If there is insufficient evidence 

If a property has never been registered and there is not enough legal paperwork to prove ownership (or an Epitome of Title), the HM Land Registry will not give absolute title.

If the property you are looking to buy does not possess absolute title, your conveyancer may suggest purchasing indemnity insurance to protect you against any losses should a third party claim ownership.

It is significant to make sure that you do not disobey any conditions of the property’s deed, even if you do not have access to it. Consequently, properties with absolute title typically have a higher value than those with a possessory or qualified title.

Other Property Titles

If a property does not qualify for an absolute title, legally speaking, there are seven other possible classifications. The two most common are possessory title and qualified title.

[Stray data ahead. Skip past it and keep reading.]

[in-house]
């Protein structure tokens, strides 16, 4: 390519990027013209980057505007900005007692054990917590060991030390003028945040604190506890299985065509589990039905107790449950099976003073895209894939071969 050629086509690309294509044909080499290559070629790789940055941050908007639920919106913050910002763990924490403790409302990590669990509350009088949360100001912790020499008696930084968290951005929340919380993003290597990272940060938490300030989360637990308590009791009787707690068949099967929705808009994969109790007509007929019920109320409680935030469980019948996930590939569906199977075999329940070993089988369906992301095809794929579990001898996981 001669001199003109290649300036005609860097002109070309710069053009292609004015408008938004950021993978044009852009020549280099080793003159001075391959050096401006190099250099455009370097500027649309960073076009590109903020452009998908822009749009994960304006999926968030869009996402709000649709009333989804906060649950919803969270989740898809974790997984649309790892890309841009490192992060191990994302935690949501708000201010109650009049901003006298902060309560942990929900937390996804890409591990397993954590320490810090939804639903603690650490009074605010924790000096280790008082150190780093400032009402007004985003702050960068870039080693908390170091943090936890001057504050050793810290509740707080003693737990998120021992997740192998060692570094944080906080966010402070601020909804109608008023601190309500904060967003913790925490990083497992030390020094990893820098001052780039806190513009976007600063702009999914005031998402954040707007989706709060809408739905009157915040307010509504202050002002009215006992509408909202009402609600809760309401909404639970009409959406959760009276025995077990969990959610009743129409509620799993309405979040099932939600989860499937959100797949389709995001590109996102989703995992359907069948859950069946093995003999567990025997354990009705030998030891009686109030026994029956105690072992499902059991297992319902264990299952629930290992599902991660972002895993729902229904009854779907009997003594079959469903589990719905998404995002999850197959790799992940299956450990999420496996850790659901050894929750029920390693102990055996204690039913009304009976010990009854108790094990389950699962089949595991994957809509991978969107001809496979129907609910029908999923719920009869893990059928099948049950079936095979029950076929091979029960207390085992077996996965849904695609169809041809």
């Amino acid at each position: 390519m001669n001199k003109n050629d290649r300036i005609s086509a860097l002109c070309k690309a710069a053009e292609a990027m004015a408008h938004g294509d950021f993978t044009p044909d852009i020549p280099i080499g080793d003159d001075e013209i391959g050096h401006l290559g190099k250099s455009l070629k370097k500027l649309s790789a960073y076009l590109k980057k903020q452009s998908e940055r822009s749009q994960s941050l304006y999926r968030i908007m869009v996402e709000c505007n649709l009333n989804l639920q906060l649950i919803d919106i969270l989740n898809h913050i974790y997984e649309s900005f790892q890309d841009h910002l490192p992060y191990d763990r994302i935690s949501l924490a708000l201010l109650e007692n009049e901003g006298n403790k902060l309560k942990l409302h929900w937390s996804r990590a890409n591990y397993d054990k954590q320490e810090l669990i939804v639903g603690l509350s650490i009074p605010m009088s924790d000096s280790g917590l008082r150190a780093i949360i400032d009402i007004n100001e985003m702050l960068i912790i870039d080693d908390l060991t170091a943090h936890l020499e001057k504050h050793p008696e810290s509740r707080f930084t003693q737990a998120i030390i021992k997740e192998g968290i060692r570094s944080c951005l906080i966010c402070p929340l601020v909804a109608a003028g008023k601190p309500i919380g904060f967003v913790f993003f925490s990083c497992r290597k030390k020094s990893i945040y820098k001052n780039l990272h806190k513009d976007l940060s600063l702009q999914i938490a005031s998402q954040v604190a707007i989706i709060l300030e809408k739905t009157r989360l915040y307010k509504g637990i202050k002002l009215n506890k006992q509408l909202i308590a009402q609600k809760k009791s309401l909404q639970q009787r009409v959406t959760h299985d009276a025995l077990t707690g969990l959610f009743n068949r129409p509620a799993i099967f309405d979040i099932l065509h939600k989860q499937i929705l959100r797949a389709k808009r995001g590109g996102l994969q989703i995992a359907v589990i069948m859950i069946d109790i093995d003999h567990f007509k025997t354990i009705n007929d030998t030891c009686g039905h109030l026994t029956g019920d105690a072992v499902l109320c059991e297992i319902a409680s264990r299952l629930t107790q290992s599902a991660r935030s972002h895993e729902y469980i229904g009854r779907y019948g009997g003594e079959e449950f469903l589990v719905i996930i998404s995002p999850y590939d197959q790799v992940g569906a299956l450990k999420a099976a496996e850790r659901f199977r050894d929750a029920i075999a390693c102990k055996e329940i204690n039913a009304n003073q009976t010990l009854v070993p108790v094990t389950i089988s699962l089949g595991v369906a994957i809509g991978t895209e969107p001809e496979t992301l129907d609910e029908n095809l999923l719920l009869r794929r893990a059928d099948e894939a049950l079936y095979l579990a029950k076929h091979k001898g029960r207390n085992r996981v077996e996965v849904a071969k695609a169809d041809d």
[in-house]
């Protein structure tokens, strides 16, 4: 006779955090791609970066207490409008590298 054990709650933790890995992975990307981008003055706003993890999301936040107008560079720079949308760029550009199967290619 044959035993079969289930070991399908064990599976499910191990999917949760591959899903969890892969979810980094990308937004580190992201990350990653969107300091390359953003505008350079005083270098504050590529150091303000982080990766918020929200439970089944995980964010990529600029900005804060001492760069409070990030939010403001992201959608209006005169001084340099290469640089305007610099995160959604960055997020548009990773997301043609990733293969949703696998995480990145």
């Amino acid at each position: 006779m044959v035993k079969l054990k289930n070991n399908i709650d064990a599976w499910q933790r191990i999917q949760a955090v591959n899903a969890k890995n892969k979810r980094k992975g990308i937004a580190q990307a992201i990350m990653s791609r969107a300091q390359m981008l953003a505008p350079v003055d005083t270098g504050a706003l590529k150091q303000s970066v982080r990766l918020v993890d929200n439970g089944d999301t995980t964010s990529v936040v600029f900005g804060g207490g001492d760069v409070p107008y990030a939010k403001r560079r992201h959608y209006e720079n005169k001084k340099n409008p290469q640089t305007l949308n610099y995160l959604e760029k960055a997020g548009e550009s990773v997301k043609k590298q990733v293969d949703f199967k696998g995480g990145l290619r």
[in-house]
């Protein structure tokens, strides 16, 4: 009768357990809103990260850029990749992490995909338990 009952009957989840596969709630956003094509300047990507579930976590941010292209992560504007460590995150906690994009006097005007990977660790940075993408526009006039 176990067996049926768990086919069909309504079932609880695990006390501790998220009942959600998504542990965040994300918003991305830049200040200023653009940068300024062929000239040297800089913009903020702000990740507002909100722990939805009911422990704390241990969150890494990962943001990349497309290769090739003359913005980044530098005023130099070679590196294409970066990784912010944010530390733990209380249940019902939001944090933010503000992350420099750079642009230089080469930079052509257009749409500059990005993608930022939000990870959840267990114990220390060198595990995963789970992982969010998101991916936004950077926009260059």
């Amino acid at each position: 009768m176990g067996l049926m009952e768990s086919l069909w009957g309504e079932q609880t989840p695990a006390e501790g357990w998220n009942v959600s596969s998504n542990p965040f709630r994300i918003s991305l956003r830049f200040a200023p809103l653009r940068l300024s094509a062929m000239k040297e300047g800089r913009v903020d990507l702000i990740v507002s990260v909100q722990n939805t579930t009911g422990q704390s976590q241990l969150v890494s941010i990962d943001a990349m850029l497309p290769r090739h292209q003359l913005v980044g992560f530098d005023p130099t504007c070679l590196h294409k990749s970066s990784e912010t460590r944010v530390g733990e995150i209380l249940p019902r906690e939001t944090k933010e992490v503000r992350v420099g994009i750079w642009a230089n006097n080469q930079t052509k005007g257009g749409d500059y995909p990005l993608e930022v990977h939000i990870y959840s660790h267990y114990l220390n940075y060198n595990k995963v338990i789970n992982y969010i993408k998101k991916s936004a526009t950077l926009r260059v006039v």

1. Possessory Title means that access to the original land registry title deeds is unavailable. It may also be used when ownership of the property is contested or when it has been acquired through ‘adverse possession’, which is when somebody has openly and exclusively occupied the property without consent for at least 10 years.
  2. Qualified Title is the least common type of title. It means that there are certain defects in the title or reservations regarding it, and the state’s guarantee will not cover the defective element.

These titles may apply to both freehold and leasehold properties.

Upgrading The Title to Absolute (at HM Land Registry)

Upgrading a title is governed by Section 62 of the Land Registration Act 2002. Part 7 outlines that the Land Registry can only grant an upgrade to the following:

  • The registered proprietor (owner); those that are entitled to be classed as owners (e.g. where a property is inherited and the Will states the new owner(s) it is possible to upgrade, provided new proprietorship is confirmed). Note: only then can the inherited property be sold;
  • The proprietor (owner) of any registered charge that affects the estate;
  • Any person interested in a registered estate derived from the registered estate to be upgraded.
  • For properties with possessory titles held uncontested for 12 years, it may qualify for an upgrade to absolute title – no additional evidence is necessary.